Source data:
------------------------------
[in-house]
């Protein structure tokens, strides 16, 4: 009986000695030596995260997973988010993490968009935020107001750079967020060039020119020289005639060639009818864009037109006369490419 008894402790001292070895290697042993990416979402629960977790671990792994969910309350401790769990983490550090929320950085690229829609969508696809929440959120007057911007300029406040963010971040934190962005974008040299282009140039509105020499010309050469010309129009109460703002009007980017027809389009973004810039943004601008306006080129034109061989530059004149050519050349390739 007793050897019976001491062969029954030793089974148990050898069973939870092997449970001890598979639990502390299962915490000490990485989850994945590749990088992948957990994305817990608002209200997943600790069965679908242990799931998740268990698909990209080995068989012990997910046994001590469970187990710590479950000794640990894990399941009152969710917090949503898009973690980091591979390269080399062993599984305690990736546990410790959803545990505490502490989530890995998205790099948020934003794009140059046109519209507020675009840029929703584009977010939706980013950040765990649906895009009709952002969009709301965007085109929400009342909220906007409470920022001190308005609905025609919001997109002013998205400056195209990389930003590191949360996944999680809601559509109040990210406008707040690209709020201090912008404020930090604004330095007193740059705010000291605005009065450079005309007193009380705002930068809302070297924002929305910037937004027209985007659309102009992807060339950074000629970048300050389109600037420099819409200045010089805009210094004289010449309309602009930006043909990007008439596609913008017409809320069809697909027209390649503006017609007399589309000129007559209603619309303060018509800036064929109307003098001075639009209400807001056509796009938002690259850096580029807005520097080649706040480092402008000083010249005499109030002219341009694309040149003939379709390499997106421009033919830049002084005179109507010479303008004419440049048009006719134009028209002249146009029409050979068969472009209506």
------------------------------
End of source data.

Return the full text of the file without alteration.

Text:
[in-house]
């Protein structure tokens, strides 16, 4: 009986000695030596995260997973988010993490968009935020107001750079967020060039020119020289005639060639009818864009037109006369490419 008894402790001292070895290697042993990416979402629960977790671990792994969910309350401790769990983490550090929320950085690229829609969508696809929440959120007057911007300029406040963010971040934190962005974008040299282009140039509105020499010309050469010309129009109460703002009007980017027809389009973004810039943004601008306006080129034109061989530059004149050519050349390739 007793050897019976001491062969029954030793089974148990050898069973939870092997449970001890598979639990502390299962915490000490990485989850994945590749990088992948957990994305817990608002209200997943600790069965679908242990799931998740268990698909990209080995068989012990997910046994001590469970187990710590479950000794640990894990399941009152969710917090949503898009973690980091591979390269080399062993599984305690990736546990410790959803545990505490502490989530890995998205790099948020934003794009140059046109519209507020675009840029929703584009977010939706980013950040765990649906895009009709952002969009709301965007085109929400009342909220906007409470920022001190308005609905025609919001997109002013998205400056195209990389930003590191949360996944999680809601559509109040990210406008707040690209709020201090912008404020930090604004330095007193740059705010000291605005009065450079005309007193009380705002930068809302070297924002929305910037937004027209985007659309102009992807060339950074000629970048300050389109600037420099819409200045010089805009210094004289010449309309602009930006043909990007008439596609913008017409809320069809697909027209390649503006017609007399589309000129007559209603619309303060018509800036064929109307003098001075639009209400807001056509796009938002690259850096580029807005520097080649706040480092402008000083010249005499109030002219341009694309040149003939379709390499997106421009033919830049002084005179109507010479303008004419440049048009006719134009028209002249146009029409050979068969472009209506």